It was a sigh of relief as Hertl endured a spell of guilt following a late game-losing giveaway against the Toronto Maple Leafs just days before. Yet, all Sharks scoring ceased after the first period, as the Sens scored the next four goals unanswered.

Hertl posted seven unblocked shot attempts and a 54.8 percent Corsi-for on the night. He has now tallied 11 points in his past ten games, capturing second in scoring for all Sharks skaters and surpassing Timo Meier with nine goals and 16 assists.

Middling performance from Kahkonen

While Kahkonen has drawn the ire of some fans this season, he’s recently stepped in to man the number one role in net since the Nov. 26 injury of the more established James Reimer. Though it was the hope that Kahkonen would continue a positive trend after earning a shutout against the Montreal Canadiens and getting the day off against the Leafs, he looked outworked on 39 shots against Ottawa last night.

It’s important to note that of his three wins on 11 quality starts this season, his most impressive came in the first match between Ottawa and San Jose. That game, he actually faced a similar amount of shots, but only allowed a single goal, managing a .974 save percentage (SV%). Suffice to say, he couldn’t replicate those numbers last night, allowing five goals for a .872 SV%.

But on his other two wins, he faced just 28 and 25 shots, shutting out the opposition in Montreal and then allowing three in the other, but still managing the win. If you don’t see the connection, you’re actually right on track. It’s been an up, down and when you look at the totals — it’s been an overall average season so far for Kahk, especially considering the earned contract-extension after impressing as a post trade-deadline acquisition last season.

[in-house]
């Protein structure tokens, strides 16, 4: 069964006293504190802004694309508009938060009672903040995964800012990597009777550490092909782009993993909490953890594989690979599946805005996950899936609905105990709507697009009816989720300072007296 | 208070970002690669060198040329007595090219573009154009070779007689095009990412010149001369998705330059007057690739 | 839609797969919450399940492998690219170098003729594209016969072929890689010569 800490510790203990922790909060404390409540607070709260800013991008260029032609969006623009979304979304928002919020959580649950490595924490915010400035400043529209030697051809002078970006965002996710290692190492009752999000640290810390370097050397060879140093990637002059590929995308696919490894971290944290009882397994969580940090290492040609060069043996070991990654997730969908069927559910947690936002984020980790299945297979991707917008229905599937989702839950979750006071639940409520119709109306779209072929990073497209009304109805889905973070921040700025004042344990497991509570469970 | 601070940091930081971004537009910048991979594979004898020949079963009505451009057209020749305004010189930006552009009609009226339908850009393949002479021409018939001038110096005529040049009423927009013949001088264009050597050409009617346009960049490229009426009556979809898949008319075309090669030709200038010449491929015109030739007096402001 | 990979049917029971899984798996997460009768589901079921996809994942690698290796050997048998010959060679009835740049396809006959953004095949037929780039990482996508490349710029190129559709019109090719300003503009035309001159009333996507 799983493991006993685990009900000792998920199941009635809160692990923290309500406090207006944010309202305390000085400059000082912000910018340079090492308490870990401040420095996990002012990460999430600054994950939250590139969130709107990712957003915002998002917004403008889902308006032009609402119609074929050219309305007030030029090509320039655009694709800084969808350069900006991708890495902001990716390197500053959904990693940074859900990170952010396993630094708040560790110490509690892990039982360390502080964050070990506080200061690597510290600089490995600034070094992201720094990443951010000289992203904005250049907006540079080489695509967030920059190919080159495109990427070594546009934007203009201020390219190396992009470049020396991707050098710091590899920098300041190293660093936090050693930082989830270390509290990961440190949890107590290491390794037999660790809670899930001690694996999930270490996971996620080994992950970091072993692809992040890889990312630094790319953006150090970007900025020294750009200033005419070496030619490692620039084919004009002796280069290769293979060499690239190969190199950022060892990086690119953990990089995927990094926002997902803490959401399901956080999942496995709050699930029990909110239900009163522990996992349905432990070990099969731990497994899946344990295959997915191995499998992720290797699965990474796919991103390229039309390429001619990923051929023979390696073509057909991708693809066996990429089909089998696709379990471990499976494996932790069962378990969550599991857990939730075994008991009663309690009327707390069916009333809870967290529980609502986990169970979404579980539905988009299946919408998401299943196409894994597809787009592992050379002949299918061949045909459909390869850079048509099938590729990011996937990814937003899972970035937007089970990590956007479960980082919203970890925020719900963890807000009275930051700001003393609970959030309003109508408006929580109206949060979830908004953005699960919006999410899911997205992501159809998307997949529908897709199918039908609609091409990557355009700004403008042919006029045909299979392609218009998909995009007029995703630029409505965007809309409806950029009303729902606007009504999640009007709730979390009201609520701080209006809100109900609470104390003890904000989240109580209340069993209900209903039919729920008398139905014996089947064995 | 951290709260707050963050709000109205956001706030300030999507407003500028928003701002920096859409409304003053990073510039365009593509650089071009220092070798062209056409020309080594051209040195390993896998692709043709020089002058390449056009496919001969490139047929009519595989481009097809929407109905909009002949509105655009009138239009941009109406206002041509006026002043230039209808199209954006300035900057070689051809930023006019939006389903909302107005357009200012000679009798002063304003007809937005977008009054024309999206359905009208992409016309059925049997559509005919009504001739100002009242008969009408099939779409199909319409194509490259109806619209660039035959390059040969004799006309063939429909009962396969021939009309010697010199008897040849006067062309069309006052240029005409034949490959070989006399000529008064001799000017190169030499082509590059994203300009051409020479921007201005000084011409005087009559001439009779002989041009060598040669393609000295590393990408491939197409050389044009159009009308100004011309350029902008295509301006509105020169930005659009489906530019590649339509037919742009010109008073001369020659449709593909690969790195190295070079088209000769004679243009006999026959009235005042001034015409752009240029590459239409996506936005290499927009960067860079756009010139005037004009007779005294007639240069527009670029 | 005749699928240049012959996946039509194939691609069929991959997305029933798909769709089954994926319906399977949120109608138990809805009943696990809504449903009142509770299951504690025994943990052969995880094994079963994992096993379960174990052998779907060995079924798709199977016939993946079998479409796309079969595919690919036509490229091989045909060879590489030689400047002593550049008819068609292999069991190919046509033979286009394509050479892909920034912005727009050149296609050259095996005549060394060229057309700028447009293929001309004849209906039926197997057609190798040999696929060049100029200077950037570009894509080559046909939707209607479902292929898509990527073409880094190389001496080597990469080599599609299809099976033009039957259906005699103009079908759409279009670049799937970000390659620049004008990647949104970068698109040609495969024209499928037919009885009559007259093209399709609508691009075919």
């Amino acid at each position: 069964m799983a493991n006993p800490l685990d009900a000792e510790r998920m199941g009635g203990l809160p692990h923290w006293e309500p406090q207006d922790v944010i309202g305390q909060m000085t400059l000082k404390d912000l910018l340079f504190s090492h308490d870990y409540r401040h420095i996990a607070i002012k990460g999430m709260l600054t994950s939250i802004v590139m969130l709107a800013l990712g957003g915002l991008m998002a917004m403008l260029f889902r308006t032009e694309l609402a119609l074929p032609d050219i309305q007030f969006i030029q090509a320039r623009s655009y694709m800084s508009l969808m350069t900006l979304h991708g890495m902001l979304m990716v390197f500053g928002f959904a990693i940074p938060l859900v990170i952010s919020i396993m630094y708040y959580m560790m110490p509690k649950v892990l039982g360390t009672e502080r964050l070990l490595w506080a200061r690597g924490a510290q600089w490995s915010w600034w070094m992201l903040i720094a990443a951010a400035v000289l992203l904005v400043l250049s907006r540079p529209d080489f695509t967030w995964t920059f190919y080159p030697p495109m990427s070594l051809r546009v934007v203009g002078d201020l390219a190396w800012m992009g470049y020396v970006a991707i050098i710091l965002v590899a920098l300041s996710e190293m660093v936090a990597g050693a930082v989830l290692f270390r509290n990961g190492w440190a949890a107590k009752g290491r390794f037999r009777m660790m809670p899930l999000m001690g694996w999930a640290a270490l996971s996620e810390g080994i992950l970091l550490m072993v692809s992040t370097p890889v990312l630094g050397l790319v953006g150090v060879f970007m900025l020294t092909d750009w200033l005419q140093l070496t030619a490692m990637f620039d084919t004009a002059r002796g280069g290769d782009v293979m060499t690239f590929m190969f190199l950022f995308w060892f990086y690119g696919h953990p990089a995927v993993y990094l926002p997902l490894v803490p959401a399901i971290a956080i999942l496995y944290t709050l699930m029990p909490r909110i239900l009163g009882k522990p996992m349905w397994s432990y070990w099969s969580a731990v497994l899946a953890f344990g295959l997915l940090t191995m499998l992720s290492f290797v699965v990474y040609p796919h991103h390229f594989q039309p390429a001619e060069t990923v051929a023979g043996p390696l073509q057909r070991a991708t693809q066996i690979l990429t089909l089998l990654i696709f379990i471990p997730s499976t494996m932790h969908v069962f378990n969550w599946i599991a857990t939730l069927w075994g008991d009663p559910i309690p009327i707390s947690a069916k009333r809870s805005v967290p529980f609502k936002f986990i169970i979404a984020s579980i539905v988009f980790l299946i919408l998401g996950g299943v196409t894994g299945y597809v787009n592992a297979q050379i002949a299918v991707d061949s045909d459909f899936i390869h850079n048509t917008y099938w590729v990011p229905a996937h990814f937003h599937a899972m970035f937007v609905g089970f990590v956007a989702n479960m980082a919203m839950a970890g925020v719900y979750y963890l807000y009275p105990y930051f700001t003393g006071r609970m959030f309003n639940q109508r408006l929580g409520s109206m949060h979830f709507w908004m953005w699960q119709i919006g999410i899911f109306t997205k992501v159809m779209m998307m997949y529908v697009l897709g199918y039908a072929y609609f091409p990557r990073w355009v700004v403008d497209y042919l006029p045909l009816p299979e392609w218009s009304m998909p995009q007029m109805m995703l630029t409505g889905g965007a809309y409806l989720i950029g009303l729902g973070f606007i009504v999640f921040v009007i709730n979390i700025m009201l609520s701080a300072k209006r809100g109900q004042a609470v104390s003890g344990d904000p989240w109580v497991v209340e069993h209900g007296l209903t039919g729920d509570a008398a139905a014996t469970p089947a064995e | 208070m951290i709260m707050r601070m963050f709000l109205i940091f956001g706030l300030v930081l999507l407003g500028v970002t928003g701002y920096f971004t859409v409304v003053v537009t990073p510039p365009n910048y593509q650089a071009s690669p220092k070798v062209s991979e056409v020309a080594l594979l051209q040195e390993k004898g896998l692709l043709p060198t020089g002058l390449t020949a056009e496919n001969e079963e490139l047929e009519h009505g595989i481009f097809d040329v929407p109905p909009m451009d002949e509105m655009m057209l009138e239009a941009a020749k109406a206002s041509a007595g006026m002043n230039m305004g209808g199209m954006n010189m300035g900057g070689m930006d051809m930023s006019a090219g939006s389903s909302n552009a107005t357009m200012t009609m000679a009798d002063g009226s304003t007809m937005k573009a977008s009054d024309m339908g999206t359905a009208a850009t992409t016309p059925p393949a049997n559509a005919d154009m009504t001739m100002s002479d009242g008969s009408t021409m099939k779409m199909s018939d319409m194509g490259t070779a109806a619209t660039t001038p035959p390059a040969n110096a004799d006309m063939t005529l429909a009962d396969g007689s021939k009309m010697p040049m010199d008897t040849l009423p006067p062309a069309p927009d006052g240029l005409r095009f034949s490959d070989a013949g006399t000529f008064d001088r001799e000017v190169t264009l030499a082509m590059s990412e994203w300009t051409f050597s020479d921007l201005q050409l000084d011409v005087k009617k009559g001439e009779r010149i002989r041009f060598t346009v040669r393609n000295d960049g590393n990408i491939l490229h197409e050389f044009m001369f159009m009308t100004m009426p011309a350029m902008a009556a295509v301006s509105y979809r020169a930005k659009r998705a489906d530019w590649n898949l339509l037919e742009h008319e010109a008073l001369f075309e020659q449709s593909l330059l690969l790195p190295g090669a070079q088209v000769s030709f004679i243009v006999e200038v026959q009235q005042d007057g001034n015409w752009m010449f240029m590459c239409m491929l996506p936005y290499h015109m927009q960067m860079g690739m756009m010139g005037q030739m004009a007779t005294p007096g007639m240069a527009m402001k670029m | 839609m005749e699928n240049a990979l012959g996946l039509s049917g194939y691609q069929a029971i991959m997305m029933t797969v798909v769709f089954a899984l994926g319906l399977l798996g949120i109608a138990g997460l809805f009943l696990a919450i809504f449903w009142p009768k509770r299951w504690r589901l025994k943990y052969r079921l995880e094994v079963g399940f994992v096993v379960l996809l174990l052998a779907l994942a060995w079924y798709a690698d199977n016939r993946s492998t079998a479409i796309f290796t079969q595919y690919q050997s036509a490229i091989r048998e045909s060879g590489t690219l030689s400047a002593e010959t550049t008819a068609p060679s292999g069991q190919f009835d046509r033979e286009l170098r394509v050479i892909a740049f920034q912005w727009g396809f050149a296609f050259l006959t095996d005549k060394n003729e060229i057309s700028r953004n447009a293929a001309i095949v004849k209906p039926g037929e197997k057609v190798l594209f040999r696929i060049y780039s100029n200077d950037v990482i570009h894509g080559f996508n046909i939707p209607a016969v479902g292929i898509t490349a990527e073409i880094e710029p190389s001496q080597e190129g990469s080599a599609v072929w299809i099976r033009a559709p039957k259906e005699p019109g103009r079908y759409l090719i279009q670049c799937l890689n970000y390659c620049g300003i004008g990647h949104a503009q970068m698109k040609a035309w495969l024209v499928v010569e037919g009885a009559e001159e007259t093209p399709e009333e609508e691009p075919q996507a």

As a rule, power play goals against usually don’t fall on the shoulders of goaltenders, but in this case, pulling out something stellar to deny one of Tkachuk, Stützle or Chabot would have been welcome, not expected. If anything, it could have meant some reprieve from the game-chasing the team has become accustomed to lately. Kahkonen will probably get the day off in Buffalo on the second night of a back-to-back, but it won’t be long before he’s called upon again to start building some semblance of an even-keel that the Sharks desperately need.


  • The Chabot goal, in particular, was fun — especially considering Erik Karlsson was once again cornered by the Hockey Night in Canada media crew ahead of the match about the prospect of him coming back to Ottawa. I’m a big Karlsson trade-denier — and we all know how a one-two punch of offensive defensemen formula worked out in San Jose — but it got me thinking, Chabot-Karlsson could work for Ottawa if the management there wanted it bad enough. More importantly, what would that yield for San Jose? Ottawa definitely showed off some of what they could offer.
  • I love what’s going on at TechCU Arena. The Barracuda core of William Eklund, Thomas Bordeleau, Tristen Robins and Ryan Merkley reminds one of a time when the Sharks’ locker room solidarity was bolstered by Joe Thornton, Patrick Marleau and Joe Pavelski. They’ve been given an opportunity to grow together. But I can’t help but think: a lot of what the Sharks need is more skill in the line-up. They have it at the minor league level, though admittedly, it would be an atrocity if it turned out those players were being rushed beyond their time. Still, put it this way: what the Sharks really have is two lines and one power play unit that can score consistently. At the NHL level, when does banging your head into the wall (and not pucks into the net) stop making sense?/